* * *

Commodore VIC-1540 & VC-1540


cbm/serialdrives/vic1540.gif
With the release of the low priced VIC-20, Commodore rushed to follow it up with an equally inexpensive disk drive. The Commodore 1540 was the result. Strangely enough, the 1540 must have been too expensive even still, as they are very rare in their original VIC-20 formulation.

The 1540 was the first disk drive on the new Commodore serial bus. Unfortunately, due to a timing error in the new I/O chips, the engineers were forced to slow down the throughput of this drive considerably. When the Commodore 64 was designed, instead of fixing this problem, Commodore decided to keep the C64 compatible with this disk drive by slowing it down as well. Ironically, the C64 serial bus had to be slowed even further due to a conflict with the new VIC-II video chip, making the C64 incompatible with the 1540 anyway (unless one disabled the VIC-II video chip temporarily using software).

The German counterpart to the VIC-1540 was the VC-1540. You might want to check out the VC-20 page for some speculation on the name difference.

Although these disk drives used a new serial interface, the principle design of Commodore disk drives and CBM DOS remained the same. Like all Commodore disk drives, these drives were "smart" devices. They included their own processor, their own memory, and their own disk operating system. In fact, the relationship between a Commodore computer and it's disk drive resembles more closely two computers on a network than a typical Computer->peripheral relationship. The peripherals on the Commodore serial "network" each had a unique identifying "Unit" number, typically ranging from 8-30. This number identified which physical device was being accessed. When a disk drive contained more than one floppy drive (like the 1572 for instance), you also had to refer to the particular "drive" number you wanted (typically 0 or 1). Single-floppy drives, like the ones on this page, still had to deal with the legacy of the old IEEE-488 dual drives and the version of CBM DOS with which they were compatible by referring to their single floppy as "drive 0".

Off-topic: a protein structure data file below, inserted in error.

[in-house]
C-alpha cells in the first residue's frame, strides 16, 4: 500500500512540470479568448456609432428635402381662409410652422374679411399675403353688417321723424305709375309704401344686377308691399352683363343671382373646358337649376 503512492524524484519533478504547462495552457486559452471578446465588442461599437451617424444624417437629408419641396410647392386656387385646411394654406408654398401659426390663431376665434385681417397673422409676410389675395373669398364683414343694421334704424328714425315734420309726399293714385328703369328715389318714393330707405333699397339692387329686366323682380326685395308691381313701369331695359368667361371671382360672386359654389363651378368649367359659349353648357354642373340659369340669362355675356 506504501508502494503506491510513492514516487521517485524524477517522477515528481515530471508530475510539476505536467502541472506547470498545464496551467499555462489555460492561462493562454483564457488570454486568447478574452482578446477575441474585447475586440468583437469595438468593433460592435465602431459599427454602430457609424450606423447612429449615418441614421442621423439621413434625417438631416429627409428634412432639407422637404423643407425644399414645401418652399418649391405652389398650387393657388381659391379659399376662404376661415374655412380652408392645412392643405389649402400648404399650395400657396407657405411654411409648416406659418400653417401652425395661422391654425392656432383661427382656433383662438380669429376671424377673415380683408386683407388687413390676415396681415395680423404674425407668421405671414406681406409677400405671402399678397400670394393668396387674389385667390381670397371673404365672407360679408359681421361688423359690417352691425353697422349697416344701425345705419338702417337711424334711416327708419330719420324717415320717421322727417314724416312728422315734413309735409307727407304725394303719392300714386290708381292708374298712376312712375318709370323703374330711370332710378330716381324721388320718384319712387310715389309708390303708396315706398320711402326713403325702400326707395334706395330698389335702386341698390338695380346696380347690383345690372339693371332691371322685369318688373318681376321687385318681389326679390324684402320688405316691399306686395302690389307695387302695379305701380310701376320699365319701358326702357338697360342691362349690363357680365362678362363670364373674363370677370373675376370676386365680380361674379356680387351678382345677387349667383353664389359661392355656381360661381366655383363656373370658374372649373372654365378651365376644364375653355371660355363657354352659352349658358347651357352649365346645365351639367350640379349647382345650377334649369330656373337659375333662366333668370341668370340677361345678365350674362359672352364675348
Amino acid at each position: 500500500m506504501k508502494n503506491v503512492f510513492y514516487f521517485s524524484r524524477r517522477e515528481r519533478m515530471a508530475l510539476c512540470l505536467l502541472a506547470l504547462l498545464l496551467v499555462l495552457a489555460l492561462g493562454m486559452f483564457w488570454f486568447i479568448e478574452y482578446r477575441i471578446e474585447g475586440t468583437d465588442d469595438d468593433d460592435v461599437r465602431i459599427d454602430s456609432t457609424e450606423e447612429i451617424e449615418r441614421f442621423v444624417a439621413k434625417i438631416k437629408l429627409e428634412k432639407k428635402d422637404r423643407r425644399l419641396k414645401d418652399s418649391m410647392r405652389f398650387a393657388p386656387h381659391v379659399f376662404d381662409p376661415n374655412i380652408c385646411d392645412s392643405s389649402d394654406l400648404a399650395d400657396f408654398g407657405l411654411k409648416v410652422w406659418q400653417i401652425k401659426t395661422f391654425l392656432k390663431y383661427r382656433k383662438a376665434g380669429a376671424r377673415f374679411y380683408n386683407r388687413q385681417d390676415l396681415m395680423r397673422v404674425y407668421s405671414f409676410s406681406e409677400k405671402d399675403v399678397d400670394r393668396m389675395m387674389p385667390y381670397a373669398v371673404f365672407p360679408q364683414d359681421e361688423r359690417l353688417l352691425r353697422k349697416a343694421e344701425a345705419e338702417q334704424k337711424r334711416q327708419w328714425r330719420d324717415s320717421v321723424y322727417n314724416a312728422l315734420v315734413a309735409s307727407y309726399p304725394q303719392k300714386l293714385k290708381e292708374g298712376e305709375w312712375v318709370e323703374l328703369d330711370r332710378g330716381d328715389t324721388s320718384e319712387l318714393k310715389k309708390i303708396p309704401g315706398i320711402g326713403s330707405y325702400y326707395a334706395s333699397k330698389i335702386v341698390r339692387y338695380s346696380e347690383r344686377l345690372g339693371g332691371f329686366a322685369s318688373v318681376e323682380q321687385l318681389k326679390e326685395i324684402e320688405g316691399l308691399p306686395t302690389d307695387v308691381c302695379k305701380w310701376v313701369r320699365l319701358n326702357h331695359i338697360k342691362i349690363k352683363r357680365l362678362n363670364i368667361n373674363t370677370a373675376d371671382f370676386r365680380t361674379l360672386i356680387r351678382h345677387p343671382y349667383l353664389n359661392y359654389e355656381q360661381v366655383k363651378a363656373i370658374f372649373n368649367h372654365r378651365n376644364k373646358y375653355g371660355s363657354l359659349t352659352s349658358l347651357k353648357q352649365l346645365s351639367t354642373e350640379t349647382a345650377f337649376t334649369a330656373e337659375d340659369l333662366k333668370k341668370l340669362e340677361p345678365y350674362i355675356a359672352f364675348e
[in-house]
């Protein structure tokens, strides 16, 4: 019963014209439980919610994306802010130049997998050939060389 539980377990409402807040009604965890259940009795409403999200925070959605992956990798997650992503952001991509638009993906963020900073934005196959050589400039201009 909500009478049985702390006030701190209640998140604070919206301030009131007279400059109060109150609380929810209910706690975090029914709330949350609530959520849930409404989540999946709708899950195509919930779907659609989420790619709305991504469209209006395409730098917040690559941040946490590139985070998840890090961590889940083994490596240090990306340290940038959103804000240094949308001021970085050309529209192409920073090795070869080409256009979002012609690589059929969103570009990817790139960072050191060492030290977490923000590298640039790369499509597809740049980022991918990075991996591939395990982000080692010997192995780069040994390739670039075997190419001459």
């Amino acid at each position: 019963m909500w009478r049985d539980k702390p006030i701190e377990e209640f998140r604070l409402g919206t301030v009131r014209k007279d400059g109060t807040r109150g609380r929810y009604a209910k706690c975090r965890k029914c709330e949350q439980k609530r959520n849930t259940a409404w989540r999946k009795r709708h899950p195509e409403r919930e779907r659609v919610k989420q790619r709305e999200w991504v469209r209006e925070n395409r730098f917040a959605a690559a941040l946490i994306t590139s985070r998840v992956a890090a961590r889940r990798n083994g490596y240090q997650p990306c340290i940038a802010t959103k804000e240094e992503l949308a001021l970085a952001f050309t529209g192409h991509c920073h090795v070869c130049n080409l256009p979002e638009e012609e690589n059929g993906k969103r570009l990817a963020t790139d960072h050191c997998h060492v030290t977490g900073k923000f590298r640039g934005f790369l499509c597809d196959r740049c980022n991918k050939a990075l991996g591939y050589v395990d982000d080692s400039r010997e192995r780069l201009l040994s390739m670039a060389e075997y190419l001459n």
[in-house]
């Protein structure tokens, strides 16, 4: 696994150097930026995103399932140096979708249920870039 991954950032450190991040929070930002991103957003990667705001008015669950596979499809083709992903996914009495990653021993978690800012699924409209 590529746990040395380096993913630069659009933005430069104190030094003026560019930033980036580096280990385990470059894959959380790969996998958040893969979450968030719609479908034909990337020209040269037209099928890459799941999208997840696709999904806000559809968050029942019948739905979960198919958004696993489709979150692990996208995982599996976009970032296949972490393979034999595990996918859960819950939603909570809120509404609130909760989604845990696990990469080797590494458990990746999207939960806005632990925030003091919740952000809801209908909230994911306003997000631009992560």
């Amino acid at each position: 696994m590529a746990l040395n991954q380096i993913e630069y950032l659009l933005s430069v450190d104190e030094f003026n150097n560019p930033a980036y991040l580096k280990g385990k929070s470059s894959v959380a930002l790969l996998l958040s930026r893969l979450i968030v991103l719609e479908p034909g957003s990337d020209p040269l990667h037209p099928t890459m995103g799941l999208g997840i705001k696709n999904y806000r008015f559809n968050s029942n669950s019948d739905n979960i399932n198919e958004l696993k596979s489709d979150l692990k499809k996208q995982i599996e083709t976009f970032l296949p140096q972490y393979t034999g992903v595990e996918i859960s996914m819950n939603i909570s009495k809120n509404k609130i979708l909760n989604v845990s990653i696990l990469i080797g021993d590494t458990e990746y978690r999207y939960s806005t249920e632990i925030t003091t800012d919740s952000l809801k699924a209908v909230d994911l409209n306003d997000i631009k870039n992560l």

Model    : VIC-1540
Type     : 5.25" Floppy Disk
Media    : Single Sided, Single Density
Capacity : 170K per disk
Interface: CBM Serial Bus
Dos      : CBM DOS 2.6
Notes    :



cbm/serialdrives/vc1540.gif
Model    : VC-1540
Type     : 5.25" Floppy Disk
Media    : Single Sided, Single Density
Capacity : 170K per disk
Interface: CBM Serial Bus
Dos      : CBM DOS 2.6
Notes    :



If you find anything in here you have questions or comments about, feel free to leave me email right here.

To return to my home page, click here.